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Sony enters the digital SLR camera market

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June 7, 2006

Sony enters the digital SLR camera market

Sony enters the digital SLR camera market

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June 8, 2006 Sony has taken a long time to enter the digital single lens reflex (D-SLR) camera market but the somewhat belated release of the DSLR-A100 system has been both decisive and with enormous commitment. The system uses a 10.2-megapixel APS CCD image sensor and combines advanced SLR features with other Sony digital imaging innovations, most notably Super SteadyShot image stabilization, a new technology that shifts the image sensor to compensate for camera movement – the first time that image stabilisation has been done inside the camera rather than in the lens. It was introduced with 19 high-quality Sony lenses, and will be compatible with most of the former Konica-Minolta Maxxum mount lenses.

Sony developed a new Dynamic Range Optimizer image analysis technology to provide exceptional picture quality and natural color reproduction, along with a new Bionz image processing engine. This new engine supports a continuous burst mode for fast-action shooting and performs intelligent power management.

“Our system will be attractive to people who are ready for something beyond what’s available in D-SLR cameras today,” said James Neal, director of marketing for digital imaging products at Sony Electronics. “Sony enthusiasts who want to upgrade from point-and-shoot cameras, as well as former Konica-Minolta digital and film SLR camera users who have already made substantial investments in lenses, will welcome this initiative.”

The DSLR-A100 camera is engineered to combat blurry pictures through high light sensitivity (up to ISO 1600) and Super SteadyShot image stabilization, a Sony technology that shifts the image sensor to compensate for camera movement.

Because Super SteadyShot is built into the camera body, all compatible telephoto, wide-angle, standard and macro lenses are automatically image-stabilized. This also allows from two to 3-1/2 stops of latitude in exposure, which supports hand-held shooting at longer shutter speeds than would otherwise be possible. In the end, you have more opportunities to shoot in natural lighting without a tripod or a flash.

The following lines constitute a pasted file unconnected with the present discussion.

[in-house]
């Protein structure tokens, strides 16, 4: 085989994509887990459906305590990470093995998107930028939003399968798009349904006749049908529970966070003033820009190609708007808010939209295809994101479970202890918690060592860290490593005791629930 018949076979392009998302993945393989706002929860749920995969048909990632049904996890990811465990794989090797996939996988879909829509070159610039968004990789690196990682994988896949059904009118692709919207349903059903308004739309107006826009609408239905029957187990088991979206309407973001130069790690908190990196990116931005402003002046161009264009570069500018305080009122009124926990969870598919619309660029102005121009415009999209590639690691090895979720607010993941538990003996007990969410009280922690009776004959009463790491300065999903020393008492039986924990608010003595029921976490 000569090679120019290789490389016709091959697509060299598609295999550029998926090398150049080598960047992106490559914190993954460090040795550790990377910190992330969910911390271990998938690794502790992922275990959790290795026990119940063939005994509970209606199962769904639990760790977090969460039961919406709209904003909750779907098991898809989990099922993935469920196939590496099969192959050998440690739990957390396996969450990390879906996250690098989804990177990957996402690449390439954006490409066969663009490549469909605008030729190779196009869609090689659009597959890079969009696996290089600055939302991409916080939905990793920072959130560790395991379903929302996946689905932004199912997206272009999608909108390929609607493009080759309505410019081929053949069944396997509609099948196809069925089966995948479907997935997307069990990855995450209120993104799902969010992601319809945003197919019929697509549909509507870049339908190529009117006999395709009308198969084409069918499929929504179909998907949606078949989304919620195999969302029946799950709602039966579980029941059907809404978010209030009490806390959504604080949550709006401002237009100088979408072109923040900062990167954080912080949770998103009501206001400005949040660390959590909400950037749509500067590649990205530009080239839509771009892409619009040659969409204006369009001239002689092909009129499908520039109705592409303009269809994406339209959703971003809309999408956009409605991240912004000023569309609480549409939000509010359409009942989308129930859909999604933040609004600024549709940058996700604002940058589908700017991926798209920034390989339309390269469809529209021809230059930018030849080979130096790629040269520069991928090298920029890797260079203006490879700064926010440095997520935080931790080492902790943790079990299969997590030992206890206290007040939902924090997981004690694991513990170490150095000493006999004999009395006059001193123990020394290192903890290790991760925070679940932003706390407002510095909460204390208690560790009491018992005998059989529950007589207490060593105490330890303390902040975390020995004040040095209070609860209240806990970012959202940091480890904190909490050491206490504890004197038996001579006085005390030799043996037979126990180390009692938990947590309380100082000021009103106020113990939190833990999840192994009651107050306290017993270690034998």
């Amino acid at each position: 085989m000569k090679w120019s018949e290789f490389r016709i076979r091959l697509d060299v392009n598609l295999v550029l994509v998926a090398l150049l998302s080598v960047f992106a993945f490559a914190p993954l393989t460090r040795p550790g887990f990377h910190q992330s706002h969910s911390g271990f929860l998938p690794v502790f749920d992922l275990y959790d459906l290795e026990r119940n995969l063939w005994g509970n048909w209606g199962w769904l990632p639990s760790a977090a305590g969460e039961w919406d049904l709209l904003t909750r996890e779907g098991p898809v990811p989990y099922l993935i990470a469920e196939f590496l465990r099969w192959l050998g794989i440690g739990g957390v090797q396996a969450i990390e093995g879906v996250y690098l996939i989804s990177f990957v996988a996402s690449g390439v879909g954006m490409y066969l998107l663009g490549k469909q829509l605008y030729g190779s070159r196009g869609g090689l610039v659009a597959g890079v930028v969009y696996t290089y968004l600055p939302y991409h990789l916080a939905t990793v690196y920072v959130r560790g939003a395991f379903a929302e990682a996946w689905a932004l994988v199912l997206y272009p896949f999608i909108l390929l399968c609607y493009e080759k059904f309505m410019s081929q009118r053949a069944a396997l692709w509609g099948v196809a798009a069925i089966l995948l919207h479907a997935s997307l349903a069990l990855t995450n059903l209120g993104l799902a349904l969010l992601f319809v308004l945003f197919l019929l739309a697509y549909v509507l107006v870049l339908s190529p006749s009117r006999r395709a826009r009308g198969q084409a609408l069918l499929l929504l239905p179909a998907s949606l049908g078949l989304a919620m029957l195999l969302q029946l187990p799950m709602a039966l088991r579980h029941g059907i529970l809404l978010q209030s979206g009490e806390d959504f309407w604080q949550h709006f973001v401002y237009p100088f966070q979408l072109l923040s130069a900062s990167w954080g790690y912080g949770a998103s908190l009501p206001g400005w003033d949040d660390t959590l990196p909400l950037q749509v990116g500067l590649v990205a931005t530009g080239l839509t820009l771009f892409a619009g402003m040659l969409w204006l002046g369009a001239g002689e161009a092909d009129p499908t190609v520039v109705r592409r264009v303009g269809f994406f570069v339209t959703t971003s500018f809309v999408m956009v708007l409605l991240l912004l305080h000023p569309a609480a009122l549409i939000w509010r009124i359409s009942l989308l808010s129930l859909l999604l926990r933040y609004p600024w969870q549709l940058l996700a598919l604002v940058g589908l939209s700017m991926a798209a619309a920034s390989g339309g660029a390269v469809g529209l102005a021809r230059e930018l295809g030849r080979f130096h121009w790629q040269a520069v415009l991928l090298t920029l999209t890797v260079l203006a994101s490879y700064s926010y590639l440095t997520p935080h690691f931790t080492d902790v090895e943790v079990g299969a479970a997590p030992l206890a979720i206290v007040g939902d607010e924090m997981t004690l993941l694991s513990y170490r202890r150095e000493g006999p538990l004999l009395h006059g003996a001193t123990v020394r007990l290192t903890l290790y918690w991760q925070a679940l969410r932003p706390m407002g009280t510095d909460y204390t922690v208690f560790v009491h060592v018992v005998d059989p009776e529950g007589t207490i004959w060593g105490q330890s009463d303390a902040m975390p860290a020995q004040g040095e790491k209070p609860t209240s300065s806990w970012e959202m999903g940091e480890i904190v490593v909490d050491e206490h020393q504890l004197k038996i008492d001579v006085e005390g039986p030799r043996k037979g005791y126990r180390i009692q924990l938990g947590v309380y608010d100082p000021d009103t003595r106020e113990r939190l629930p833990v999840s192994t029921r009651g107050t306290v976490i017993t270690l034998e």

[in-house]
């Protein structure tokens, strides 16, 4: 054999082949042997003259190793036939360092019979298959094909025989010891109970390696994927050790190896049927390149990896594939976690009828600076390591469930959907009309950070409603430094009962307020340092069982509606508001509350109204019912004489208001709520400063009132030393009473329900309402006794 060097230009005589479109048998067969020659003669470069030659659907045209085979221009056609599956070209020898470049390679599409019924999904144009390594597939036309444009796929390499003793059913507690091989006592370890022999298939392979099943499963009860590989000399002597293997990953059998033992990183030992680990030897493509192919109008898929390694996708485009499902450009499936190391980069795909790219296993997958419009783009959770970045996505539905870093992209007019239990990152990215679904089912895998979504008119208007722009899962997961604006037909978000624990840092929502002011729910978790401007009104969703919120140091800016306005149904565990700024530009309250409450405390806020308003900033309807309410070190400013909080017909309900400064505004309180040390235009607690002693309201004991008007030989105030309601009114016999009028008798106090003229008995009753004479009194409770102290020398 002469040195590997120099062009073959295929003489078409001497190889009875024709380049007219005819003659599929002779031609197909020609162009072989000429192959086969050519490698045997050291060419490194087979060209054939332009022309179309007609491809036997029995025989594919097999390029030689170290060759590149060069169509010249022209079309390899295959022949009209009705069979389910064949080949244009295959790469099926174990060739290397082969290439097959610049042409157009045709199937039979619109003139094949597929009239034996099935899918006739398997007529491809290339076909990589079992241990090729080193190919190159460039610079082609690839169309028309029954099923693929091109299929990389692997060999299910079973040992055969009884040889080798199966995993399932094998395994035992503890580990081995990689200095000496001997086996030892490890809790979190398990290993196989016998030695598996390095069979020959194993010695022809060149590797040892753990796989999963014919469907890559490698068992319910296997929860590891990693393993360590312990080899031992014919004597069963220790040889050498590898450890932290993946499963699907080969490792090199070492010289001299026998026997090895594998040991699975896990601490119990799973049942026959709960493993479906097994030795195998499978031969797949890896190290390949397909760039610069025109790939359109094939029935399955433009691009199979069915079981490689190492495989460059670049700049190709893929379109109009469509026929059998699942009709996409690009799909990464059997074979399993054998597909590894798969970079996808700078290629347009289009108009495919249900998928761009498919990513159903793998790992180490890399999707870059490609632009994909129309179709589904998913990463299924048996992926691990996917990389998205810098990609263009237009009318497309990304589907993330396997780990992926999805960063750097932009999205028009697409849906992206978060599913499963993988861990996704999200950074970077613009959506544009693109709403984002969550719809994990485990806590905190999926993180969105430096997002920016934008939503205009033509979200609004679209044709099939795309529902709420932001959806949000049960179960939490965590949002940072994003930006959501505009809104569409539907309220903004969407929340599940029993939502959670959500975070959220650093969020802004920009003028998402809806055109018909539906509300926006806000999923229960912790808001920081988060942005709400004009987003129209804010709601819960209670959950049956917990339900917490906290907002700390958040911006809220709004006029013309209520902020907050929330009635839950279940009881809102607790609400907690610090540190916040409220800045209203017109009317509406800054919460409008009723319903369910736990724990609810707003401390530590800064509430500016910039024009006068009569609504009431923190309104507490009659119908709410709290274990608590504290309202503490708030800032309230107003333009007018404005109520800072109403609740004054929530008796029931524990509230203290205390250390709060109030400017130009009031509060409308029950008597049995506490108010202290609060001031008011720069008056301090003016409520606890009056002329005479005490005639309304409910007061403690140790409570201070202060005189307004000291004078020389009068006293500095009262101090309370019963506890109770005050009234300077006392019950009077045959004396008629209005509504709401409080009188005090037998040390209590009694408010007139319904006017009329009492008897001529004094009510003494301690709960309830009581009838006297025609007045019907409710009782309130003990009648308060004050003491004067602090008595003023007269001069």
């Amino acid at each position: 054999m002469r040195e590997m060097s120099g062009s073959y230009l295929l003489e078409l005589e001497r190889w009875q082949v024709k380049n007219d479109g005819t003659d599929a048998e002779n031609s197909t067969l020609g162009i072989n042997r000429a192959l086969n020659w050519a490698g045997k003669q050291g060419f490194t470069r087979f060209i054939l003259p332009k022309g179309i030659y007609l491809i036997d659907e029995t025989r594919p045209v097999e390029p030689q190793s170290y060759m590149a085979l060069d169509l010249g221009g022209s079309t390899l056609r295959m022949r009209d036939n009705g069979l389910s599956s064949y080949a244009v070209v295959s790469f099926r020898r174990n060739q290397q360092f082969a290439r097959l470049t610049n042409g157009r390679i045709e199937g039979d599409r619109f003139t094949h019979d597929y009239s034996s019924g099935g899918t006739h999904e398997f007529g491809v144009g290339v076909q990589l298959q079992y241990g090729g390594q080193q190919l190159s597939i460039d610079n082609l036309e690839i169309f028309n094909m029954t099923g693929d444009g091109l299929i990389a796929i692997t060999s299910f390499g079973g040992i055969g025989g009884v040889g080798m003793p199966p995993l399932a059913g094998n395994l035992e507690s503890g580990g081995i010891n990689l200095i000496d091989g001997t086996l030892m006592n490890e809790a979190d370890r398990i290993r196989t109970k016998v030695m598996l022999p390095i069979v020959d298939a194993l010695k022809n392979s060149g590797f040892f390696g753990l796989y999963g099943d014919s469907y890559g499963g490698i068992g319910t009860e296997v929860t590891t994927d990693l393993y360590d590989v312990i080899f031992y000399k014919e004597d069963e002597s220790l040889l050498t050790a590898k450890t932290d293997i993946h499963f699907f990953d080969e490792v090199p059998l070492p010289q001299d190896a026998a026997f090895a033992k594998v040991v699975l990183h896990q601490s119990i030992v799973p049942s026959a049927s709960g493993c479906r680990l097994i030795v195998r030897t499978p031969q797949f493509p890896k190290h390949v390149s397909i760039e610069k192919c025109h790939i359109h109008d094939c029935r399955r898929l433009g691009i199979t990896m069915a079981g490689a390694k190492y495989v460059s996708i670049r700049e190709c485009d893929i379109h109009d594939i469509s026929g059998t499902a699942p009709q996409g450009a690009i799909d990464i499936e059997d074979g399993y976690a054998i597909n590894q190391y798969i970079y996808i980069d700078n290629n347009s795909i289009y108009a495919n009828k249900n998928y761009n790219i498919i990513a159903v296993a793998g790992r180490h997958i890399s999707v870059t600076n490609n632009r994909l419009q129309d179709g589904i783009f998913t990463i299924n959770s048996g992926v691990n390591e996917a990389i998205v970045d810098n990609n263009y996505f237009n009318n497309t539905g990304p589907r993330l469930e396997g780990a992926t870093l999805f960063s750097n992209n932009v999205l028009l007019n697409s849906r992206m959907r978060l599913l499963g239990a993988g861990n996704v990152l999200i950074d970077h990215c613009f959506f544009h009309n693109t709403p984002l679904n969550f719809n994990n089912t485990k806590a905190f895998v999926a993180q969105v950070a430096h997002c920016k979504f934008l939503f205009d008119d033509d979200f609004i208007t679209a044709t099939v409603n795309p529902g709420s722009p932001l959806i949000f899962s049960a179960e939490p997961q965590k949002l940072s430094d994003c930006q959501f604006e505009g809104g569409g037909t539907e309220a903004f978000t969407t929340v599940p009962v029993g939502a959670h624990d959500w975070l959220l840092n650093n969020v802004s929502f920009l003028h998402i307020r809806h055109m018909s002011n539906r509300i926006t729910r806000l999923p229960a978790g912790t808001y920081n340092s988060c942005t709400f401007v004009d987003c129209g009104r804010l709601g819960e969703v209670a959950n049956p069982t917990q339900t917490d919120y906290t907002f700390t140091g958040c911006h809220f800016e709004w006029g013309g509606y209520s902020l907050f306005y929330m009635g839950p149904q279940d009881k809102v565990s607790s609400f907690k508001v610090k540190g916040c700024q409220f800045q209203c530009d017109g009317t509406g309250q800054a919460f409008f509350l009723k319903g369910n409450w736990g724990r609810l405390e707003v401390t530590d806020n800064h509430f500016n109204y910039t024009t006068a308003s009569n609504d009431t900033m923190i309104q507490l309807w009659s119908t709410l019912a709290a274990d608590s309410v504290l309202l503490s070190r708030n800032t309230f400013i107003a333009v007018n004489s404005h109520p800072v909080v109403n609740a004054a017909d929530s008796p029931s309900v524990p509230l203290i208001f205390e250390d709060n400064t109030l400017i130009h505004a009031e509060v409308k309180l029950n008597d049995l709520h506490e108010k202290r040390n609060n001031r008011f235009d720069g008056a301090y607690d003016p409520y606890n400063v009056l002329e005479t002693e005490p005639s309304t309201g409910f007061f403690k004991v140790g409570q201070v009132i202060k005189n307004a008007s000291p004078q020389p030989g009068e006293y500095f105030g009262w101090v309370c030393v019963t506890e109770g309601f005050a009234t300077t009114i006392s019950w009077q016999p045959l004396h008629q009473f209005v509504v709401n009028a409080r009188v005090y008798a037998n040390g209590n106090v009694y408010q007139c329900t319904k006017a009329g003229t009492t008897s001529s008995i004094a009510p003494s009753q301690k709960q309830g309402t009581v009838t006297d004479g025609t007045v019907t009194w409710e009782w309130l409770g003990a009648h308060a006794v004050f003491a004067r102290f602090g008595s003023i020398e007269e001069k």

The a (alpha) DSLR-A100 will be the only D-SLR camera that can optimize dynamic range, meaning the range from highlights to shadows, including gain and contrast, through in-camera hardware processing.

Sony’s Dynamic Range Optimizer (DRO) analyzes the captured image data and instantly determines the best exposure and color tonality of an image before JPEG compression. Unlike software optimization of a processed image, DRO is performed in the hardware. It is the first hardware-based DRO solution with the speed required for high-speed shooting.

The high-speed Bionz image processing engine allows you to capture pictures at lightning speed. The camera will offer high-speed burst shooting at up to three frames per second continuously, at 10.2-megapixels and the finest JPEG compression.

The new camera will also have a long battery life. The supplied lithium ion battery offers up to 750 shots per full charge, depending on usage patterns and environmental conditions.

Dust collects on the image sensor, usually when lenses are changed, and appears as annoying spots in photos, which then need to be retouched later. Sony’s new system offers a novel, two-pronged approach to fighting dust.

The camera’s CCD image sensor has an indium tin oxide coating to avoid static build-up so that dust does not readily adhere. Additionally, when you turn the camera on or off, an anti-dust feature is activated to literally shake off dust particles.

Sony is continuing its long-standing relationship with Carl Zeiss to deliver superior optical performance for the a (alpha) camera system. The two companies have co-developed three lenses, including an ultra-wide, 16-80 mm Vario-Sonnar T* zoom model and two fixed focal length telephoto models _ a Planar T* 85 mm and Sonnar T* 135 mm.

The system will also be supported with a full range of accessories, including a line-up of flashes, cable releases, rechargeable battery packs and several styles of carrying cases.

The a (alpha) camera also features eye-start auto focus, which starts focusing your picture before you even press the shutter; a 2.5-inch Clear Photo LCD Plus screen for wide-angle viewing and exceptional color reproduction; JPEG and RAW file format support; and a comfortable camera grip with easily-accessible function and mode dials.

There is a slot for CompactFlash Type I/II and Microdrive media cards. The camera also accepts Memory Stick PRO and Memory Stick PRO Duo media cards through a supplied adaptor.

The DSLR-A100 camera body will be available for about US$900. The DSLR-A100K kit, which includes the camera body along with an 18-70mm zoom lens, will be available for about US$1,000. Both will ship in July.

About the Author
Mike Hanlon After Editing or Managing over 50 print publications primarily in the role of a Magazine Doctor, Mike embraced the internet full-time in 1995 and became a "start-up all-rounder" – quite a few start-ups later, he founded Gizmag in 2002. Now he can write again.   All articles by Mike Hanlon
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